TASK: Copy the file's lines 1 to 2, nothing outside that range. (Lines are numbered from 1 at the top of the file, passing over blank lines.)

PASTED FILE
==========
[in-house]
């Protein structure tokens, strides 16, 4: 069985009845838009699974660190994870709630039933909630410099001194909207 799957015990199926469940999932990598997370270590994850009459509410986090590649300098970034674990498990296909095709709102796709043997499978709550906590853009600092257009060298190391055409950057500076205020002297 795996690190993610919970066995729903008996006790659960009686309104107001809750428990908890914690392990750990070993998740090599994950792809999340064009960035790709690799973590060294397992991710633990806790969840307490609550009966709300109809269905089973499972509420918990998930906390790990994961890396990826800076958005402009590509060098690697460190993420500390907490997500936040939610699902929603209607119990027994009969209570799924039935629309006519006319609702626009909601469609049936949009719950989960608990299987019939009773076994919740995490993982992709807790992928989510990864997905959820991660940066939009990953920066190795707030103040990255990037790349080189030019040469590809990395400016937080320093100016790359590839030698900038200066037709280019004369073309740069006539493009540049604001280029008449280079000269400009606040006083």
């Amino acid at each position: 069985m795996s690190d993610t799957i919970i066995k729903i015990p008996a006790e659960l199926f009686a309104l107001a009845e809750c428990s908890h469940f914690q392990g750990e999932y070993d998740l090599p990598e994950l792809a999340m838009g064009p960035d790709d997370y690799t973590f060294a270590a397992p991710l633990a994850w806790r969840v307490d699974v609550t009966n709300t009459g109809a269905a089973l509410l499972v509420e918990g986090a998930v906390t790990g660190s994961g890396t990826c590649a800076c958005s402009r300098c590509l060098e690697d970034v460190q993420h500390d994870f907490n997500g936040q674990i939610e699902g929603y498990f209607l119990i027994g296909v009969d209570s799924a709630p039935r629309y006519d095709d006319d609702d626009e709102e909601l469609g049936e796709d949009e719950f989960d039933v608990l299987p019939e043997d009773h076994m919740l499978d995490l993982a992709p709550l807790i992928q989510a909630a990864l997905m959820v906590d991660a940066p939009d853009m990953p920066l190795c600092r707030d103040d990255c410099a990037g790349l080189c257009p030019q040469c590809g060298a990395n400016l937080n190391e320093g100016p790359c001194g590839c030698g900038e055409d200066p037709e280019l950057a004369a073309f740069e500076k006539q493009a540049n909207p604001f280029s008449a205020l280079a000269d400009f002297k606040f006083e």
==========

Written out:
[in-house]
């Protein structure tokens, strides 16, 4: 069985009845838009699974660190994870709630039933909630410099001194909207 799957015990199926469940999932990598997370270590994850009459509410986090590649300098970034674990498990296909095709709102796709043997499978709550906590853009600092257009060298190391055409950057500076205020002297 795996690190993610919970066995729903008996006790659960009686309104107001809750428990908890914690392990750990070993998740090599994950792809999340064009960035790709690799973590060294397992991710633990806790969840307490609550009966709300109809269905089973499972509420918990998930906390790990994961890396990826800076958005402009590509060098690697460190993420500390907490997500936040939610699902929603209607119990027994009969209570799924039935629309006519006319609702626009909601469609049936949009719950989960608990299987019939009773076994919740995490993982992709807790992928989510990864997905959820991660940066939009990953920066190795707030103040990255990037790349080189030019040469590809990395400016937080320093100016790359590839030698900038200066037709280019004369073309740069006539493009540049604001280029008449280079000269400009606040006083």